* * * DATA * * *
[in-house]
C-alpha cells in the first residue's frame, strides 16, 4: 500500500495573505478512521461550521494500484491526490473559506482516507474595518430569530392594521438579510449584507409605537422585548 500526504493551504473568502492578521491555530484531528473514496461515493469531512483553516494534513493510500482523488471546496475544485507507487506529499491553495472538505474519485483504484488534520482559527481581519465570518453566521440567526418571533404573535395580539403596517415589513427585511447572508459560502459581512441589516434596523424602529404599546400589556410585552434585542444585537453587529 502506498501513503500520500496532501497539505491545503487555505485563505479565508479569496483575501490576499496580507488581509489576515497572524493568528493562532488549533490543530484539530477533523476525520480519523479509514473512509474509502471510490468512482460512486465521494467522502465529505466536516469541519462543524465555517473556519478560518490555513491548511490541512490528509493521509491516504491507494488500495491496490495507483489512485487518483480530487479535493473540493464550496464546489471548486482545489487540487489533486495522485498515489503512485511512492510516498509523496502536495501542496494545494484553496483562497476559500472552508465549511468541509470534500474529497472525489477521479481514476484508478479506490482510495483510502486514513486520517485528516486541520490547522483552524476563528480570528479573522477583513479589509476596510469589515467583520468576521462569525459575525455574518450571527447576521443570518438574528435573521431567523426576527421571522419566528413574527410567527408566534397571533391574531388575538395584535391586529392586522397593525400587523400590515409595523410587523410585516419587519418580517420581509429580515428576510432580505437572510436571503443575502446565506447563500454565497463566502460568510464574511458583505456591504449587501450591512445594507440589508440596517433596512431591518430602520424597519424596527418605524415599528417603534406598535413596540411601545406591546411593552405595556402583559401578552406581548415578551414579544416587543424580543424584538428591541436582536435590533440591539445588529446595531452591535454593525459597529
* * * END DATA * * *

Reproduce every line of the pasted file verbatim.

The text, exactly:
[in-house]
C-alpha cells in the first residue's frame, strides 16, 4: 500500500495573505478512521461550521494500484491526490473559506482516507474595518430569530392594521438579510449584507409605537422585548 500526504493551504473568502492578521491555530484531528473514496461515493469531512483553516494534513493510500482523488471546496475544485507507487506529499491553495472538505474519485483504484488534520482559527481581519465570518453566521440567526418571533404573535395580539403596517415589513427585511447572508459560502459581512441589516434596523424602529404599546400589556410585552434585542444585537453587529 502506498501513503500520500496532501497539505491545503487555505485563505479565508479569496483575501490576499496580507488581509489576515497572524493568528493562532488549533490543530484539530477533523476525520480519523479509514473512509474509502471510490468512482460512486465521494467522502465529505466536516469541519462543524465555517473556519478560518490555513491548511490541512490528509493521509491516504491507494488500495491496490495507483489512485487518483480530487479535493473540493464550496464546489471548486482545489487540487489533486495522485498515489503512485511512492510516498509523496502536495501542496494545494484553496483562497476559500472552508465549511468541509470534500474529497472525489477521479481514476484508478479506490482510495483510502486514513486520517485528516486541520490547522483552524476563528480570528479573522477583513479589509476596510469589515467583520468576521462569525459575525455574518450571527447576521443570518438574528435573521431567523426576527421571522419566528413574527410567527408566534397571533391574531388575538395584535391586529392586522397593525400587523400590515409595523410587523410585516419587519418580517420581509429580515428576510432580505437572510436571503443575502446565506447563500454565497463566502460568510464574511458583505456591504449587501450591512445594507440589508440596517433596512431591518430602520424597519424596527418605524415599528417603534406598535413596540411601545406591546411593552405595556402583559401578552406581548415578551414579544416587543424580543424584538428591541436582536435590533440591539445588529446595531452591535454593525459597529